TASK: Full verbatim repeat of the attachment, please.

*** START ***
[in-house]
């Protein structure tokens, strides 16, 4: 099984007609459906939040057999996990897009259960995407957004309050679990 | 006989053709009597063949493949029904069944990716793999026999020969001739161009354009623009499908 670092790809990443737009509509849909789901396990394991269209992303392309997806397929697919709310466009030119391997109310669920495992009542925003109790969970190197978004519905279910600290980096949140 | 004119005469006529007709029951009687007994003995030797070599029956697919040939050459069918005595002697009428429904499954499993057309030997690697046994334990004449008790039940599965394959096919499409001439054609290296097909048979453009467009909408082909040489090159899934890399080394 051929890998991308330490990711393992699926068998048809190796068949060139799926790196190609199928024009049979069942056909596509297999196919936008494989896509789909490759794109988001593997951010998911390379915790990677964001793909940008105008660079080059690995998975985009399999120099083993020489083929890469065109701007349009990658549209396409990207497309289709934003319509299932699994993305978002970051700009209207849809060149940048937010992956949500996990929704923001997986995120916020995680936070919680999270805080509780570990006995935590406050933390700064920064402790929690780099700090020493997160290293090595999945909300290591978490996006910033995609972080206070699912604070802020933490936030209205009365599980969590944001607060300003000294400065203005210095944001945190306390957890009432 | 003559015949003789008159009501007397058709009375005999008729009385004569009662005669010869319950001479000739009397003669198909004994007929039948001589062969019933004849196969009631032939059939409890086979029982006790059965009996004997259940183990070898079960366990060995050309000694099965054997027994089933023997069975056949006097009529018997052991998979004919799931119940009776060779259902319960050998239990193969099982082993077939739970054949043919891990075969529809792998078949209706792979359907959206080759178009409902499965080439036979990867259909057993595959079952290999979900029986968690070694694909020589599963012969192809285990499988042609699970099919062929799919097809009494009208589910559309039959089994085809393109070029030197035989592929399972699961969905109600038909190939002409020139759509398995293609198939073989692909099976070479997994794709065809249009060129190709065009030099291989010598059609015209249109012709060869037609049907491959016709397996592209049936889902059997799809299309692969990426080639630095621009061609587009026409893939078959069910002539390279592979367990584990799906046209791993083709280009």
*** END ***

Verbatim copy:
[in-house]
């Protein structure tokens, strides 16, 4: 099984007609459906939040057999996990897009259960995407957004309050679990 | 006989053709009597063949493949029904069944990716793999026999020969001739161009354009623009499908 670092790809990443737009509509849909789901396990394991269209992303392309997806397929697919709310466009030119391997109310669920495992009542925003109790969970190197978004519905279910600290980096949140 | 004119005469006529007709029951009687007994003995030797070599029956697919040939050459069918005595002697009428429904499954499993057309030997690697046994334990004449008790039940599965394959096919499409001439054609290296097909048979453009467009909408082909040489090159899934890399080394 051929890998991308330490990711393992699926068998048809190796068949060139799926790196190609199928024009049979069942056909596509297999196919936008494989896509789909490759794109988001593997951010998911390379915790990677964001793909940008105008660079080059690995998975985009399999120099083993020489083929890469065109701007349009990658549209396409990207497309289709934003319509299932699994993305978002970051700009209207849809060149940048937010992956949500996990929704923001997986995120916020995680936070919680999270805080509780570990006995935590406050933390700064920064402790929690780099700090020493997160290293090595999945909300290591978490996006910033995609972080206070699912604070802020933490936030209205009365599980969590944001607060300003000294400065203005210095944001945190306390957890009432 | 003559015949003789008159009501007397058709009375005999008729009385004569009662005669010869319950001479000739009397003669198909004994007929039948001589062969019933004849196969009631032939059939409890086979029982006790059965009996004997259940183990070898079960366990060995050309000694099965054997027994089933023997069975056949006097009529018997052991998979004919799931119940009776060779259902319960050998239990193969099982082993077939739970054949043919891990075969529809792998078949209706792979359907959206080759178009409902499965080439036979990867259909057993595959079952290999979900029986968690070694694909020589599963012969192809285990499988042609699970099919062929799919097809009494009208589910559309039959089994085809393109070029030197035989592929399972699961969905109600038909190939002409020139759509398995293609198939073989692909099976070479997994794709065809249009060129190709065009030099291989010598059609015209249109012709060869037609049907491959016709397996592209049936889902059997799809299309692969990426080639630095621009061609587009026409893939078959069910002539390279592979367990584990799906046209791993083709280009």